There is often a somewhat intellectually macho attitude among some mathematicians, an attitude that, since they overcame great hurdles to understand something, there's no reason to make it easier and encourage others less talented and dedicated than themselves. However, this sort of arrogance among mathematicians pales in comparison with the degree of arrogance one sometimes encounters among superstring theorists. They often seem to be of the opinion that only real geniuses are able to work on the theory, and that anyone who criticises such work is most likely just too stupid and ignorant to understand it. There is a striking analogy between the way superstring theory research is pursued in physics departments and the way postmodern "theory" has been pursued in humanities departments....The barriers to understanding that this kind of work entails make it very hard for any outsiders to evaluate what, if anything, has been achieved. (pp. 206-207)
Presumably superstring theory will eventually be superseded if physicists are to have continuing scope for fundamental physics -- an issue of "job security"? Like one of the gods of yore, it will be "dead".
The problem for individuals and for global society will however remain. What will enable a more appropriate engagement with their universe -- if not with the Universe? By deliberately disassociating the psychosocial processes of physics (especially as quarrelsome eccentric geniuses of competing schools of thought) from what calls for "explanation", the incomprehensible complexity of any emergent Theory of Everything will only be matched by its irrelevance. Indeed a Theory of Nothing -- but of little value.
With respect to current challenges of climate change science (and scientists), George Monbiot (The Trouble with Trusting Complex Science, The Guardian, 8 March 2010; also syndicated under the title The Unpersuadables: when facts are not enough) argues that:
Scientific specialisation is now so extreme that even people studying neighbouring subjects within the same discipline can no longer understand each other. The detail of modern science is incomprehensible to almost everyone, which means that we have to take what scientists say on trust. Yet science tells us to trust nothing, to believe only what can be demonstrated. This contradiction is fatal to public confidence.
Monbiot made a further point, consistent with the remarks above regarding the poorly recognized prevalence of "the dark":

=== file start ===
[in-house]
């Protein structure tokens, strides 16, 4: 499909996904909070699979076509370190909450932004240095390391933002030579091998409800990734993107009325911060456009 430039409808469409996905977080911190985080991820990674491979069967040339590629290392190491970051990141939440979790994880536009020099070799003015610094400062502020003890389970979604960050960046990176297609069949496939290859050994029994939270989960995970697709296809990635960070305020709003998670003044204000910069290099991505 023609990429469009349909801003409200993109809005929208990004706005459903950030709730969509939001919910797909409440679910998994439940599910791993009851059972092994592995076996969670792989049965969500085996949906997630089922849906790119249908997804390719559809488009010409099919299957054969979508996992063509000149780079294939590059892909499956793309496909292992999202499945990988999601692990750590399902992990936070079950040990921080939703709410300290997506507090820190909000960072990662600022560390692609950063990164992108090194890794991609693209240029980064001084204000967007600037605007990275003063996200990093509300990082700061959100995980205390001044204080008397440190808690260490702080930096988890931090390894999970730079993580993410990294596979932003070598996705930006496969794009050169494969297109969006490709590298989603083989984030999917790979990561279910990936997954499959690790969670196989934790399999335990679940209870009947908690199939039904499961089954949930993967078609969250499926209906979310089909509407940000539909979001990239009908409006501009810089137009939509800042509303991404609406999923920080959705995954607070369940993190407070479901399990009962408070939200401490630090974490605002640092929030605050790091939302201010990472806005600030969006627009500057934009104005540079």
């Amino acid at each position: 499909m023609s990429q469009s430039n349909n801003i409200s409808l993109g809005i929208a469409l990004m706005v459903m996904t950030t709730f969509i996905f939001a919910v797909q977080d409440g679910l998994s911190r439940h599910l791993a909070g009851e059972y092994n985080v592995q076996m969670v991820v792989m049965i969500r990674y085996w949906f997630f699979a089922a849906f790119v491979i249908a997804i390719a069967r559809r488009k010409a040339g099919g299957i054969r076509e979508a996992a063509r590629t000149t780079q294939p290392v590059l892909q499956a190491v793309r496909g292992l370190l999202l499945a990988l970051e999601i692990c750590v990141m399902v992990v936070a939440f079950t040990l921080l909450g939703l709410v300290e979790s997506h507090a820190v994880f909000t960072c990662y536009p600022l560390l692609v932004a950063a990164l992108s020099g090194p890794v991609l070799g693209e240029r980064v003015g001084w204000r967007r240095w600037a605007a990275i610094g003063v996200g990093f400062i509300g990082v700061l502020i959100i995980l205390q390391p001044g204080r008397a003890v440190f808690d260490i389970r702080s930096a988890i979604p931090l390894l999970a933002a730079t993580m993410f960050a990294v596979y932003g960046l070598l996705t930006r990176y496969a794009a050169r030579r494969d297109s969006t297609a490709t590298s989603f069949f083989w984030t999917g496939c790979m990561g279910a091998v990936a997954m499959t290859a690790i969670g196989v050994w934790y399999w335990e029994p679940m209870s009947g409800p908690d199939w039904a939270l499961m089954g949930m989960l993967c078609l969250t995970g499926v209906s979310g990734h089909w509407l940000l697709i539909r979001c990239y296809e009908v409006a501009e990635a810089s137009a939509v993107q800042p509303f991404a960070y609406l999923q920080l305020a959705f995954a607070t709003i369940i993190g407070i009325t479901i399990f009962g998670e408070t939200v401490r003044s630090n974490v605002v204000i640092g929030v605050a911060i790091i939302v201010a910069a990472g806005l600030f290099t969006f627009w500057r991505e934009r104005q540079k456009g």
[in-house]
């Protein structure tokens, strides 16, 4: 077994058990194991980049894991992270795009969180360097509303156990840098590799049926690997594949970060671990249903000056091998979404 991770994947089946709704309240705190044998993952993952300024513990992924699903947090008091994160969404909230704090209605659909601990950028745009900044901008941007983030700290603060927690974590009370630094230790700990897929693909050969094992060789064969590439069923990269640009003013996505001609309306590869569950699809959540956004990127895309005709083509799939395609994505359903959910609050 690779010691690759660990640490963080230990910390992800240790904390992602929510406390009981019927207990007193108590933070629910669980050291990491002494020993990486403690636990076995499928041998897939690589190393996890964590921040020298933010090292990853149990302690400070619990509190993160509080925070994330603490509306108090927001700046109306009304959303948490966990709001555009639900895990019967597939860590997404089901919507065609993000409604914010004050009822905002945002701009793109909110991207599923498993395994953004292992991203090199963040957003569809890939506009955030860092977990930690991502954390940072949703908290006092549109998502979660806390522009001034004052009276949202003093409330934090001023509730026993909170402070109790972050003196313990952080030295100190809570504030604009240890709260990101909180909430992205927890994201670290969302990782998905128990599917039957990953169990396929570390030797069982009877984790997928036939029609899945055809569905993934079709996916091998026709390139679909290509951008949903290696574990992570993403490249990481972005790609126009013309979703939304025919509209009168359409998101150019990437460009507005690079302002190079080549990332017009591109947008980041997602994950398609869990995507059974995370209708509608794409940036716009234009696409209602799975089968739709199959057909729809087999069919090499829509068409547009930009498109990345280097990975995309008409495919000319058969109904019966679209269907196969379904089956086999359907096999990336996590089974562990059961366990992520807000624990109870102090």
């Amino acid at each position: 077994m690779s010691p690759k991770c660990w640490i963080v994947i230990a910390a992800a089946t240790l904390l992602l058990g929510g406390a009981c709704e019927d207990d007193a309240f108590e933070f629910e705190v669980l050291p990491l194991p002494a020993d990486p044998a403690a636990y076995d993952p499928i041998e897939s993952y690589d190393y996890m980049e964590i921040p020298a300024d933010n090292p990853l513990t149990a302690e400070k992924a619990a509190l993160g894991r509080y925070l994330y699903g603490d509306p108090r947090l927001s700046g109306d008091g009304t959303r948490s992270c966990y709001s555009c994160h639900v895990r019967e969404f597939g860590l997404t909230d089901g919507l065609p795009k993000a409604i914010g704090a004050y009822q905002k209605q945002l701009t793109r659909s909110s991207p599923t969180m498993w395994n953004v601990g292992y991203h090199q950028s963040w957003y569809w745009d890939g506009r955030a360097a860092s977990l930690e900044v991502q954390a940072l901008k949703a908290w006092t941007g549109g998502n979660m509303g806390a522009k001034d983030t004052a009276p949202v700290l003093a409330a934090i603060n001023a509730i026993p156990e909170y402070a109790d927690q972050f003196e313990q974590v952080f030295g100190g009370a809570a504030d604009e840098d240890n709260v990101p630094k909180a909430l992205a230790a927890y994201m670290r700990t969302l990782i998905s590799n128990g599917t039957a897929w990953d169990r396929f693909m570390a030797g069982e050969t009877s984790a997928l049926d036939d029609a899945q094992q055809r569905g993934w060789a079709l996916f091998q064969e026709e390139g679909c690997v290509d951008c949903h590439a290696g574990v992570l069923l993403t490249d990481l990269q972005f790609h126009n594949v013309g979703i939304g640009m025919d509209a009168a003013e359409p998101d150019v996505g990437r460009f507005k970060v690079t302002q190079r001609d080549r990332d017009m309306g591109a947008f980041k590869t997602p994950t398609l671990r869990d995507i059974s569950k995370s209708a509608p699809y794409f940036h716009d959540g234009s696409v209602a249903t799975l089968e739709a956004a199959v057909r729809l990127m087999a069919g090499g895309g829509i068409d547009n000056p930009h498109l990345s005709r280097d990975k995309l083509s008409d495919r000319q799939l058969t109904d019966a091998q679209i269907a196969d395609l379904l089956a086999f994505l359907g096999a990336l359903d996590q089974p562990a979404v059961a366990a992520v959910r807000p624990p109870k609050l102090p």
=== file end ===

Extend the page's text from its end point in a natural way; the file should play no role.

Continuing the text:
But there's a deeper suspicion here as well. Popular mythology - from Faust through Frankenstein to Dr No - casts scientists as sinister schemers, harnessing the dark arts to further their diabolical powers. Sometimes this isn't far from the truth. Some use their genius to weaponise anthrax for the US and Russian governments. Some isolate terminator genes for biotech companies, to prevent farmers from saving their own seed. Some lend their names to articles ghostwritten by pharmaceutical companies, which mislead doctors about the drugs they sell.
In explicitly reinforcing Monbiot's argument regarding the extent to which scientists seek to deceive, Nicholas Maxwell (author of From Knowledge to Wisdom: a revolution for science and the humanities, 2007), makes a further point with regard to physics:
Physics only ever accepts theories that are unified - that attribute the same laws to all the phenomena to which the theory in question applies - even though many empirically more successful disunified rivals can always be concocted. This means that physics persistently accepts a substantial thesis about the universe independent of evidence: there is some kind of underlying unity in nature, to the extent at least that all seriously disunified theories are false. This substantial, influential and highly problematic assumption needs to be acknowledged within science, so that it can be criticised and, we may hope, improved. The aim of science is not truth per se, but rather truth presupposed to be unified, or explanatory. (Scientists should stop deceiving us, The Guardian, 12 March 2010)
Missing is any exploration or understanding of the variety of ways in which knowledge might indeed be "unified" -- as with ensuring the "coherence" of any collective initiative or sense of personal integrity. This was a specific concern of the Integrative Knowledge and Transdisciplinarity Project, which profiled some 600 understandings.